About The Bay - September 2018

Staying Cool

I love the early fall weather with the cool nights and breathlessly hot days, especially when we are in the Delta. Being able to slip my big, sweaty self into blissfully cool water is a gift and one that I will never take for granted.

Here in our little marina no one ever goes for a swim. I have considered it but have never actually taken the plunge from dockside. Maybe it is because it rarely gets warm enough here in South San Francisco, but there are those occasional 90 degree days when a dip in cool water would feel very refreshing. The reason no one swims here can’t be because the water is dirty as we have a good exchange of water in Oyster Cove. The entire North side of the marina is open to the channel that leads directly into South Bay. I see little fishes swimming, seals and the occasional jelly fish so it must be okay, right? Maybe next time we get a heat wave I will jump in and see if I can start a movement. We don’t have a lot of boat traffic here in the marina that could potentially run me over and besides, I would wear my bright pink swim cap for safety.

Staying cool is a priority of mine. I don’t like the heat, especially when I have to move and function. South San Francisco is the ideal location for a shade-loving flower such as me.

In order to keep cool during hot weather we have portable fans, both 12 volt and the AC variety, white shade cloths that we drape over the sunny side of the boat and also use to cover the forward looking windows.

Years ago, when I was undergoing treatment for breast cancer, Sweetie’s brother, Lovely, presented us with a portable air conditioner as a gift to make my life easier as I waded through the chemo treatments. As I mentioned, it rarely gets hot enough here in South City to get the thing out of the dock box and set it up, but when the temperatures soar above 90 it is a very welcome addition to the equipment list. It is barely large enough to cool the captain’s cabin, but any refuge from the heat is a welcome one. It is also noisy and drips, but these faults can be easily forgiven for the blessed relief it provides.

When it is abnormally hot we often leave the dock to anchor near the Brisbane Fishing Pier just so we can catch any cooling breeze that might happen by, however the boat is currently out of commission. We are waiting for the arrival of a gasket for the port side engine thermostat. How can such a small thing cause so much trouble?

On those blisteringly hot days when you just cannot escape the unrelenting heat, our secret weapon is this; massive amounts of alcohol in the form of frozen fruit daiquiri’s. Bananas, strawberries or pineapple all make refreshing heat quenchers. Use fresh, canned or frozen fruit it makes no difference especially after you have had a couple of these kick-ass coolers. The key to heat beating is the rum, and my advice is to use plenty of it. I’m telling you, after a few of these blended beauties you won’t care if the world comes to an end. Hot? Who knows? Who cares? The hottest and most miserable night I ever spent on board was in Pittsburgh Marina. We love the town of Pittsburgh and especially the well-maintained marina and stop there frequently on our way to and from the Delta. This particular time we had stopped for fuel on our way downriver and decided to take a guest slip and to have dinner in town. It was a beastly hot day and we spent as little time in the sun as possible. After a delightful meal and a refreshing shower in Pittsburg Marina’s excellent facilities, we retired back to the boat which had been sitting in full, direct sun all day. The cabin was like an oven and even though we turned on all the fans and opened every available port, screen, hatch, window and door we just couldn’t cool the inside of the boat down. Sweating and sleeping are not mutually compatible. As I recall, after a miserable night spent tossing, turning and drenching the sheets we got up before the sun, made coffee and headed downriver to anchor at China Camp where it was about 15 degrees cooler.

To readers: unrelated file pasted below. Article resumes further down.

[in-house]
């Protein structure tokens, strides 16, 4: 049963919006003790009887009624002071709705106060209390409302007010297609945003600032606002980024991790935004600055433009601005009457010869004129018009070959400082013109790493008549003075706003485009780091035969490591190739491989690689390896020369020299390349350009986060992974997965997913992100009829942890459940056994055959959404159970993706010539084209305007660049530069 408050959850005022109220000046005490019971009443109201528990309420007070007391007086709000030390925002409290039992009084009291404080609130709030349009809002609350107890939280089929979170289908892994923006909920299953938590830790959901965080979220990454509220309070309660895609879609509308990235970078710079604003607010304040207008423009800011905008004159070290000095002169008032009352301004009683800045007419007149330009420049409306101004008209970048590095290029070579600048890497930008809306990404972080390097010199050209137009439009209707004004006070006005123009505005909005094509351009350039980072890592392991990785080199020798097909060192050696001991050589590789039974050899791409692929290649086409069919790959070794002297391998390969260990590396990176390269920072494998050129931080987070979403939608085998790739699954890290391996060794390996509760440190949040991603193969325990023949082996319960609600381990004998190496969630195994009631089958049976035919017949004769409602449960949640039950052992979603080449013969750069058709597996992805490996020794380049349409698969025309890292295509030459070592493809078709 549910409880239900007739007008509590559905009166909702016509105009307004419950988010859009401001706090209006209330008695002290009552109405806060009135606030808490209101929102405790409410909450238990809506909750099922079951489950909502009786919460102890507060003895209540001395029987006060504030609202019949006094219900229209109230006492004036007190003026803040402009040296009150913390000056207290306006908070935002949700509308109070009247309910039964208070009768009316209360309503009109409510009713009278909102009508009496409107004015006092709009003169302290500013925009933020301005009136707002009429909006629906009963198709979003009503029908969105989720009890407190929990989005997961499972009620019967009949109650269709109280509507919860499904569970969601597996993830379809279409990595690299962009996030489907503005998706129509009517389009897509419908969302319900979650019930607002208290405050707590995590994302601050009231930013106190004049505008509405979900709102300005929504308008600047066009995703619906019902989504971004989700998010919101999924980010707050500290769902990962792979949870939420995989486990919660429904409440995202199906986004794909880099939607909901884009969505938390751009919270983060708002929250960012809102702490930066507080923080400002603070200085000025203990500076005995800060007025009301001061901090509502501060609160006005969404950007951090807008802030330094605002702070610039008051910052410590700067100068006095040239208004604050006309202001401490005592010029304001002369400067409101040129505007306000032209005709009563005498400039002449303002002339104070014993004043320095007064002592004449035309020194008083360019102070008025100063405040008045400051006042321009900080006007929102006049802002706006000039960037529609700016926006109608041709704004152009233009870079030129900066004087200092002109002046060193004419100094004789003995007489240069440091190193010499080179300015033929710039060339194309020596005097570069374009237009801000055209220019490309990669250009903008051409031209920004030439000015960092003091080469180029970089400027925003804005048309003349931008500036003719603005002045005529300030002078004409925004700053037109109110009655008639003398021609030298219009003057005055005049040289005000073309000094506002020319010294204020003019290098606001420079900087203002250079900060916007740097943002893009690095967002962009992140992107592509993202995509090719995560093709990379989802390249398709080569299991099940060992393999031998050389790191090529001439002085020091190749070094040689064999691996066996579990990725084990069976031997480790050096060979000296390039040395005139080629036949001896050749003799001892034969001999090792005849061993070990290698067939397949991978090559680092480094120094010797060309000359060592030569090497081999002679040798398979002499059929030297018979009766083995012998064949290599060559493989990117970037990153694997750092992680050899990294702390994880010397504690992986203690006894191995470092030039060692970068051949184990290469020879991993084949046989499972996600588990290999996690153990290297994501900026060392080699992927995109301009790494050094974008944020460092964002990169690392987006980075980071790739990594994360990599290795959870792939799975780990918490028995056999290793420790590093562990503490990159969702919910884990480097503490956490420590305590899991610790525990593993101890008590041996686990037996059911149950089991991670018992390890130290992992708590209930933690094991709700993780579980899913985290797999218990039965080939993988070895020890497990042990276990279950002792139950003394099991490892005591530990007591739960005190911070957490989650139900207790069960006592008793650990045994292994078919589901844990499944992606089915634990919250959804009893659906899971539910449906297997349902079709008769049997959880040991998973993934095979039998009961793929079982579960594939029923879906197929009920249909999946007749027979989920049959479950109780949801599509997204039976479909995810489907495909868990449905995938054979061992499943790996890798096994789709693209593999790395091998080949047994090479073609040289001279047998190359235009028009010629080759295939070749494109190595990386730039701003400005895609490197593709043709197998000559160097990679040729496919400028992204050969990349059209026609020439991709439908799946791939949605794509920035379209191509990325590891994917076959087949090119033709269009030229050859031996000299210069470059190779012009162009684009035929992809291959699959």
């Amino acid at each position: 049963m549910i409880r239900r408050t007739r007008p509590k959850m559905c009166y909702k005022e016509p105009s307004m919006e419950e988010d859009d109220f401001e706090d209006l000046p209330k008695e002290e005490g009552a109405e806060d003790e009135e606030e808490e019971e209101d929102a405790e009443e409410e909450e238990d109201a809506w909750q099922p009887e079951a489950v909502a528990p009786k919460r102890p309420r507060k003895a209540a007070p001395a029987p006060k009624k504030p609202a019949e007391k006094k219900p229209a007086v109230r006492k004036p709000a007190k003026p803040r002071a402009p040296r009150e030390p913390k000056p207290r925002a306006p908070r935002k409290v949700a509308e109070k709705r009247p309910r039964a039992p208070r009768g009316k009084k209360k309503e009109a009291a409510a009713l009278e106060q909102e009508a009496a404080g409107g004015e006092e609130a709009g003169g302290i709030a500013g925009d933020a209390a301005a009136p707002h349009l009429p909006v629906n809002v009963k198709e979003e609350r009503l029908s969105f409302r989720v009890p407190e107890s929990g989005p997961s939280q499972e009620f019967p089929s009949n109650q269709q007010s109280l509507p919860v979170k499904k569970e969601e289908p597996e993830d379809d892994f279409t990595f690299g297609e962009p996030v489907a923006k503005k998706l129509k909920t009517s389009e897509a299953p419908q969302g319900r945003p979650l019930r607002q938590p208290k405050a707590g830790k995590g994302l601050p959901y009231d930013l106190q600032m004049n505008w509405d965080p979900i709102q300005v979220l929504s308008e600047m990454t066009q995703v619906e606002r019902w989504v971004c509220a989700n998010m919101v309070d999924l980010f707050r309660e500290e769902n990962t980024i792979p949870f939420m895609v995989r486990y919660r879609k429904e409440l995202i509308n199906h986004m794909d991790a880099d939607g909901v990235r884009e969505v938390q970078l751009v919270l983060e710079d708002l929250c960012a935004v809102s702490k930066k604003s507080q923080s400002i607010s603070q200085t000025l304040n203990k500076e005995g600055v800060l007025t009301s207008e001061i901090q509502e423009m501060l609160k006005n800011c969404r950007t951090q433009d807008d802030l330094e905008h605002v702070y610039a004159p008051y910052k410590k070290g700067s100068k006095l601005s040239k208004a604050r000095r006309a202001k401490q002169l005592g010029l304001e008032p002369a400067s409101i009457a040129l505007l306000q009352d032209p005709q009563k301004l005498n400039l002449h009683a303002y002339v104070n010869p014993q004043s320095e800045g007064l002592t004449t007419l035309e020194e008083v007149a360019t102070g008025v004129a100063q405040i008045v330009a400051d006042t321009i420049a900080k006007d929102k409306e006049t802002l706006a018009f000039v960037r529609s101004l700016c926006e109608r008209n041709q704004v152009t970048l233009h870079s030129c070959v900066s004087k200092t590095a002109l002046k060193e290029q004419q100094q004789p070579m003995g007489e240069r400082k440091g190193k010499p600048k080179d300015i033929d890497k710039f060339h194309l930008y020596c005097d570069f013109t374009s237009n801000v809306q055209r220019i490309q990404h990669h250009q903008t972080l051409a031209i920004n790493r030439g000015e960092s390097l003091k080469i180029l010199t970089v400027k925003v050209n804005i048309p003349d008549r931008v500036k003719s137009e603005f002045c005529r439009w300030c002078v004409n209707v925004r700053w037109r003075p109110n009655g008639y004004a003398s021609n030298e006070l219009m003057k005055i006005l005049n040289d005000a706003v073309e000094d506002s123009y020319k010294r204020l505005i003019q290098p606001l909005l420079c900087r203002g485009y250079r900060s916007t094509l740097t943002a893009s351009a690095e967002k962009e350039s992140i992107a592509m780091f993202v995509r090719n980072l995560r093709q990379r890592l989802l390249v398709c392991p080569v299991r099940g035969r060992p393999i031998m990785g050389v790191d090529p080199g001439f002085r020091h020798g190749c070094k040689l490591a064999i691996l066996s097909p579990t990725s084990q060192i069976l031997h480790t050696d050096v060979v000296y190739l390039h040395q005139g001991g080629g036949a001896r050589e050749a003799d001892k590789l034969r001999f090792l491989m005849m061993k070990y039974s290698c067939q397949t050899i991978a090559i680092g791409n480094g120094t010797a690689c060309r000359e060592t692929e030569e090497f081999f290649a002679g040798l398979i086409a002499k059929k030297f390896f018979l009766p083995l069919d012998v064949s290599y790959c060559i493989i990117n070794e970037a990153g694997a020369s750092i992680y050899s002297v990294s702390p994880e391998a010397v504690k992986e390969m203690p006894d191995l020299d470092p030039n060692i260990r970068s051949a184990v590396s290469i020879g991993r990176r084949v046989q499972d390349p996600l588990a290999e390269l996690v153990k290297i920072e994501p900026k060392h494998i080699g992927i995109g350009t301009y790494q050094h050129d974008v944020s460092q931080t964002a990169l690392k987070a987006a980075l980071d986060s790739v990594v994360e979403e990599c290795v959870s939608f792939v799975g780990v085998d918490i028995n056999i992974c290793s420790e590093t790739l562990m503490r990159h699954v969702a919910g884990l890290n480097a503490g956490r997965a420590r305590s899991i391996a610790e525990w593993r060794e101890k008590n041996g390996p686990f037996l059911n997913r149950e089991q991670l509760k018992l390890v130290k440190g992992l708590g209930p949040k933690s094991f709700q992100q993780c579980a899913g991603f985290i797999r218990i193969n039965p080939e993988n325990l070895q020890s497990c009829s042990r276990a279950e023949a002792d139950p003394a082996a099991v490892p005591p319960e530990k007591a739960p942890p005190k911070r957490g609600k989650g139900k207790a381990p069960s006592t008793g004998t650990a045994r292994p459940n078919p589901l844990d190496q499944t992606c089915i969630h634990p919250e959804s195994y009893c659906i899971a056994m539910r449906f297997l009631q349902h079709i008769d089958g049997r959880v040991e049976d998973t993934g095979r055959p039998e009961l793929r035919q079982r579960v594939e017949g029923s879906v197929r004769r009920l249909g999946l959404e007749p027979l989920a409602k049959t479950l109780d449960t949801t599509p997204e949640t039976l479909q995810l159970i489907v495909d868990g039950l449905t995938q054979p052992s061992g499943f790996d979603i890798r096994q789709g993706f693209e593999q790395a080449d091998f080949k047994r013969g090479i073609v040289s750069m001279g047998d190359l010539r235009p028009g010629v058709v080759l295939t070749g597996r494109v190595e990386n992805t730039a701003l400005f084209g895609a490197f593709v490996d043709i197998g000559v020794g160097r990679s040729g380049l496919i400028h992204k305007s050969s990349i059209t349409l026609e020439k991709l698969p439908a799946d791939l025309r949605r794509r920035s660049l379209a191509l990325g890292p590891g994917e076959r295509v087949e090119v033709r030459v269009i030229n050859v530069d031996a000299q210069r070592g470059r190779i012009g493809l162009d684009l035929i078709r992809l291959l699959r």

As we are still waiting on parts and cannot get the boat out of the slip just yet, we took a road trip up to Richmond to visit the Rosie the Riveter Museum. I had heard about this delightful destination for years and I am so glad we finally made it! I had no idea how much WWII changed the fabric of the Bay Area until we visited the Rosie Museum.

When the United States finally entered World War II, the men were sent off to fight. Women were left behind to keep home and hearth together and also to supply our fighting men overseas with everything they could possibly need including ships, jeeps, munitions, uniforms, parachutes, basically everything.

Shipyards went up all around the Bay in record breaking time. Henry Kaiser built his empire in Richmond and Oakland, but there were also yards in Hunters Point, Vallejo and Sausalito. There was even a steel production facility located right here in Oyster Cove. The word went out that workers were needed to fill the thousands of available positions. People came from all over the United States to work in the lucrative ship yards. Housing was almost non-existent for the thousands of new laborers who poured into the area and many people necessarily split a single bed into work shifts. There was plenty of work, the money rolled in and life was good for everyone except those poor guys fighting at the front.

Fast forward to the end of the war when our guys came home, the shipyards closed down, thousands of workers who had moved here to support the war effort found themselves without a job or any kind of income. Where the shipyard towns once thrived and boomed, soon became ghettos and slums.

The women who had been working the manufacturing jobs found that they missed the stimulation and income from working outside the home. Was Rosie at the forefront of the modern women’s movement? Nobody can say for sure, but things have never been the same since that devastating time when women stepped up to the plate and made a difference in the outcome of the war effort.

I had no idea I was going to find a story here, but after being delighted by the interactive exhibits and learning fascinating things about shipbuilding, women in the workforce and local history I just had to share Rosie with you!

The Rosie the Riveter Museum is part of our National Park Service and offers free admission, ample parking, is located right on the water in Richmond and is part of the old Ford Assembly Plant industrial area where these civilians who made such a huge contribution to the war effort lived and worked. For more information, directions and hours please visit www.nps.gov and search for Rosie the Riveter. I promise you that you will not be disappointed.